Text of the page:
Arson Suspects Post Cryptic Messages Online

Investigators don't want to reveal too much of the evidence they have linking the suspects to the arsons.

During a press conference Wednesday afternoon, U.S. Attorney, Alice Martin, said, "These individuals are all presumed innocent until proven guilty or until they plead guilty in federal court."

Through the Internet, we've discovered a window into the lives of the suspects. Like many college students these days, the three suspects had profiles on Young people commonly correspond through postings on what's called "the wall." One posting a month before the church fires in Bibb County is potentially revealing.

Matthew Cloyd writes to Ben Moseley January 9, 2006:

To my dearest friend Moseley:

The nights have grown long and the interstates of alabama drunk driverless, the state troopers bored, the county sheriffs less weary, and the deer of bibb county fearless. 2006 is here it is time to reconvene the season of evil!  Only one problem stands in our way I got a new cell phone for christmas and I no longer have your number so send it to me and evil shall once again come to pass!

May our girlfriends be concerned about our safety, may our parents be clueless, may our beers be frosty, may our love lives be fruitful, may our weed be green as the freshly mowed grass!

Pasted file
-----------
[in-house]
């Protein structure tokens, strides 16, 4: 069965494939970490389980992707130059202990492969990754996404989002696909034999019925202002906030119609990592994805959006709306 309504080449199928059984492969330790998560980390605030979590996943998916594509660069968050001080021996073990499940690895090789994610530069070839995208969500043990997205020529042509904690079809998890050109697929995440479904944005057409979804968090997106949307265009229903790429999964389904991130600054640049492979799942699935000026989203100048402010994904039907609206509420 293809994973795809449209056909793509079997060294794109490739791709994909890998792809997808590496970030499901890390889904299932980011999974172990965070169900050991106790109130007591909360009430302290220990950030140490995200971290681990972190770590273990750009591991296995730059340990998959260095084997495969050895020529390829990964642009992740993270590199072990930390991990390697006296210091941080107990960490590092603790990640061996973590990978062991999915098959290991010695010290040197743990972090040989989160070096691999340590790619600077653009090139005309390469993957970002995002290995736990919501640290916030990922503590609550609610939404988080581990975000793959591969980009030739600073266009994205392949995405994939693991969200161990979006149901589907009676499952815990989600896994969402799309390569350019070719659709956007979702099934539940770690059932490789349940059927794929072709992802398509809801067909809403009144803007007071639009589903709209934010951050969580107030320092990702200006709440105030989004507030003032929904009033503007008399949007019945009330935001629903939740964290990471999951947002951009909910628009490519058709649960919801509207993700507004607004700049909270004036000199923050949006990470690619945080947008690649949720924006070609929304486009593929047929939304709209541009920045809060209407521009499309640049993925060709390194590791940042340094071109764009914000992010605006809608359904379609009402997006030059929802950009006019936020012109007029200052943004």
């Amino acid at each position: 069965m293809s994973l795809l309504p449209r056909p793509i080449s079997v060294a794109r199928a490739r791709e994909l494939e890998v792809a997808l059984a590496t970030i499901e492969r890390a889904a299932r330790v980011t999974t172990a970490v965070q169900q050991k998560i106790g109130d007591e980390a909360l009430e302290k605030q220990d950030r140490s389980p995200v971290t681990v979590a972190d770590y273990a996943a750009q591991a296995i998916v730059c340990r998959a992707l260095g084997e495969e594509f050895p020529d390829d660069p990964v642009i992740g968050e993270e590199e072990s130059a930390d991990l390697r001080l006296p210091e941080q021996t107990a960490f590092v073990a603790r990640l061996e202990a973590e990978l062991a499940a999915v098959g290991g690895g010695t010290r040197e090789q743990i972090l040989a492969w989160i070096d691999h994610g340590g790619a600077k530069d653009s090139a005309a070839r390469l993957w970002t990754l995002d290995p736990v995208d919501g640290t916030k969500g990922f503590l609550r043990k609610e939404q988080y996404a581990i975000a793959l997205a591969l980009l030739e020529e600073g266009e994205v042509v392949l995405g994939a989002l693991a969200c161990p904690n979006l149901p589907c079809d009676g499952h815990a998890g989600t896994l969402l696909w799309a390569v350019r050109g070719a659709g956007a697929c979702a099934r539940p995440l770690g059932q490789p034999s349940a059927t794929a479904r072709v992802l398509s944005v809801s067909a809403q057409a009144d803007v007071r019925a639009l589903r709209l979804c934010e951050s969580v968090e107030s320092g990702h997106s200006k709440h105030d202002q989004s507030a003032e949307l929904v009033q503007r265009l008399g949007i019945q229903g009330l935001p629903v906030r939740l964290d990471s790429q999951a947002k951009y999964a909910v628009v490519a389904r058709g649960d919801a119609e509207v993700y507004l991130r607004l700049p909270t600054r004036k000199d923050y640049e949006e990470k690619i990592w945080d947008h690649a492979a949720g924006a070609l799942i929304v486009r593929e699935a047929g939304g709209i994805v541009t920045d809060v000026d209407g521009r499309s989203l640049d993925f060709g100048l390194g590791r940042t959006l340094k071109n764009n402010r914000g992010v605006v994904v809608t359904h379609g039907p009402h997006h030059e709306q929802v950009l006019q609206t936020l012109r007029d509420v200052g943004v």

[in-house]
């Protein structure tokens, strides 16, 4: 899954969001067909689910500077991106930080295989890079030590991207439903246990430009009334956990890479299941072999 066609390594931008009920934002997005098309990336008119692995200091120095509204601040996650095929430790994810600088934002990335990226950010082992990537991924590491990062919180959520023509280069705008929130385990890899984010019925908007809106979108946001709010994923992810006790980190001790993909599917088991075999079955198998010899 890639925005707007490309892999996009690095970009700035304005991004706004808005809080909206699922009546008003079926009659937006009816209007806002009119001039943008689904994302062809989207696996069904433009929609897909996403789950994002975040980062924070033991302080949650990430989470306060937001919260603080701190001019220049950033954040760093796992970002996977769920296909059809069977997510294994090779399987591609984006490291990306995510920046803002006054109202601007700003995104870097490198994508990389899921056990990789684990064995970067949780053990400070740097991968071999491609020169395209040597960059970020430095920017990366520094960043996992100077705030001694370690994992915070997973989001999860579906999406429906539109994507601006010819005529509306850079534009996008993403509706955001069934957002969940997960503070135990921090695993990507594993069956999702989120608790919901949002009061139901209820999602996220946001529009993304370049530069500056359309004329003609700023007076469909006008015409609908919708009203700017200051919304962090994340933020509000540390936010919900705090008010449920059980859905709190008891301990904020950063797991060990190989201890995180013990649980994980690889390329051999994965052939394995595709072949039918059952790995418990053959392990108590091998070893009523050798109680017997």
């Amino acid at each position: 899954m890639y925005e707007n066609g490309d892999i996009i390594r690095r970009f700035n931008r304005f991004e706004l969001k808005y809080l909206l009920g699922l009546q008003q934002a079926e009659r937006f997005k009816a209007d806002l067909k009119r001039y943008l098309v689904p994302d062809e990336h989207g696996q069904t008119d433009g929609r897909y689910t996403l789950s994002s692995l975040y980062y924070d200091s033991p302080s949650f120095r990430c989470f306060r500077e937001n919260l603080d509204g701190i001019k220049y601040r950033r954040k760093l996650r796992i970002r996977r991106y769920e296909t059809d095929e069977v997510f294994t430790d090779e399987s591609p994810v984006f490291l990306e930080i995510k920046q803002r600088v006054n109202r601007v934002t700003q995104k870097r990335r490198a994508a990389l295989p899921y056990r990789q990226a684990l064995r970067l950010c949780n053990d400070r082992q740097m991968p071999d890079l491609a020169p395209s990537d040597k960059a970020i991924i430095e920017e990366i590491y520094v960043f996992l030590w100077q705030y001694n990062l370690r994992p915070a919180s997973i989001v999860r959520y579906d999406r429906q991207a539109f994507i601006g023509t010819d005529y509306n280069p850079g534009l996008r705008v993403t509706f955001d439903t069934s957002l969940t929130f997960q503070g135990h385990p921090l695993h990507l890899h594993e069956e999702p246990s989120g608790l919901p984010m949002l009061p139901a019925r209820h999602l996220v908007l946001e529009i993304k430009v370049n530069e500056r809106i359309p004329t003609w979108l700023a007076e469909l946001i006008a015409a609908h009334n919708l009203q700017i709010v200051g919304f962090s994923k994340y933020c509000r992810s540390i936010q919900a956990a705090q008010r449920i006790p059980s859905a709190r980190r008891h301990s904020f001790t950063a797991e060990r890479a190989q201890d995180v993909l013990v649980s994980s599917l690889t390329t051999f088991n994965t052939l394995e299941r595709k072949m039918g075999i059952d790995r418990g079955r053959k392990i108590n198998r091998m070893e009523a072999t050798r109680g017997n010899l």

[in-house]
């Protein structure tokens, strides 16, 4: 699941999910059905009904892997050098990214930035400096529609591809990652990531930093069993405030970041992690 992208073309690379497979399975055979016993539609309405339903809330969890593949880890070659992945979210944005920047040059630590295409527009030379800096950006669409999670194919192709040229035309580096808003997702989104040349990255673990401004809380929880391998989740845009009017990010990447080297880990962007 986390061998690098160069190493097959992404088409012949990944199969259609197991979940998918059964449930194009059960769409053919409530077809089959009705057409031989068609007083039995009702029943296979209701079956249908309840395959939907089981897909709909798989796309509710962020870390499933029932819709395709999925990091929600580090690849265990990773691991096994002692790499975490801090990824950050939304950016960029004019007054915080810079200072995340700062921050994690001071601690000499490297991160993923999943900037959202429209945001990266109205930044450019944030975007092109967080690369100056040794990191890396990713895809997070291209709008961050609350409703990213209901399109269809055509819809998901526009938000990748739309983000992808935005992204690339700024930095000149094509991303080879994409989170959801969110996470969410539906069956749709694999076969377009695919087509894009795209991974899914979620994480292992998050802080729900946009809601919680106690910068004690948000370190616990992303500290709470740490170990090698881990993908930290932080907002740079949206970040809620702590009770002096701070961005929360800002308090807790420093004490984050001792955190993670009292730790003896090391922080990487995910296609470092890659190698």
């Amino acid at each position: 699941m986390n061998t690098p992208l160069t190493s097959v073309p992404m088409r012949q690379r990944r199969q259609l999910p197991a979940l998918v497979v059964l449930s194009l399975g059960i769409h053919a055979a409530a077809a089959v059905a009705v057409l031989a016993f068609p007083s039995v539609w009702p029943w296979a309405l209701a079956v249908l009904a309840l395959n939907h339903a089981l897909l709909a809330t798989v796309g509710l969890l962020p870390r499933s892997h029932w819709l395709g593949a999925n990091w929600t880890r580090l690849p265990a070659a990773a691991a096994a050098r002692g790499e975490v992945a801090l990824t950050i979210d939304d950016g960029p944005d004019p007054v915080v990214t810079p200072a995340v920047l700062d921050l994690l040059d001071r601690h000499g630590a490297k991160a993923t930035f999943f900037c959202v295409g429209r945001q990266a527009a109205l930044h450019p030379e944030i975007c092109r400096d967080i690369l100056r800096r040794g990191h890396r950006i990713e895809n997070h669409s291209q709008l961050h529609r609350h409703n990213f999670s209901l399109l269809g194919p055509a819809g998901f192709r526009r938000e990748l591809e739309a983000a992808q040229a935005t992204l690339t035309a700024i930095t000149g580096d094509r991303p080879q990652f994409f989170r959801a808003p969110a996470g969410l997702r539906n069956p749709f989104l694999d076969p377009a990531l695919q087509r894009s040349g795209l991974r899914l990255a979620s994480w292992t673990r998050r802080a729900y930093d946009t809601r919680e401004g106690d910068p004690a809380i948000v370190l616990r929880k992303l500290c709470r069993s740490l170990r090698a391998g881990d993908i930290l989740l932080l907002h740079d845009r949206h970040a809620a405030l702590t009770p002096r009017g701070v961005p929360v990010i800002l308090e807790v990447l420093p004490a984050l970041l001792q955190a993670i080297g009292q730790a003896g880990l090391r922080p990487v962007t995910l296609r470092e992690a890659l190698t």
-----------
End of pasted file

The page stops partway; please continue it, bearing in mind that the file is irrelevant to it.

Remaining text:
These cryptic messages perplex even the experts. Psychiatrist, David Harwood, responds, "It reads like something written by a young person with existential issues, but beyond that, I can't glean anything from it."

Even though these messages can presumably only be viewed by the network of Cloyd's friends, with the right password and a computer, anyone in the world can gain access. Even after reading the sometimes lewd messages that hint at acting out violently, many questions still remain.

"Again, what is the meaning of this? Everyone has to answer this."

One important thing to point out about even though it's a college networking site, it's not affiliated with any college or university. Any student can fill out a registration form and use their college email address to get on and become a member.

So far, supports about 882 colleges across the country with nearly four million members.

Reporter: Theo Travers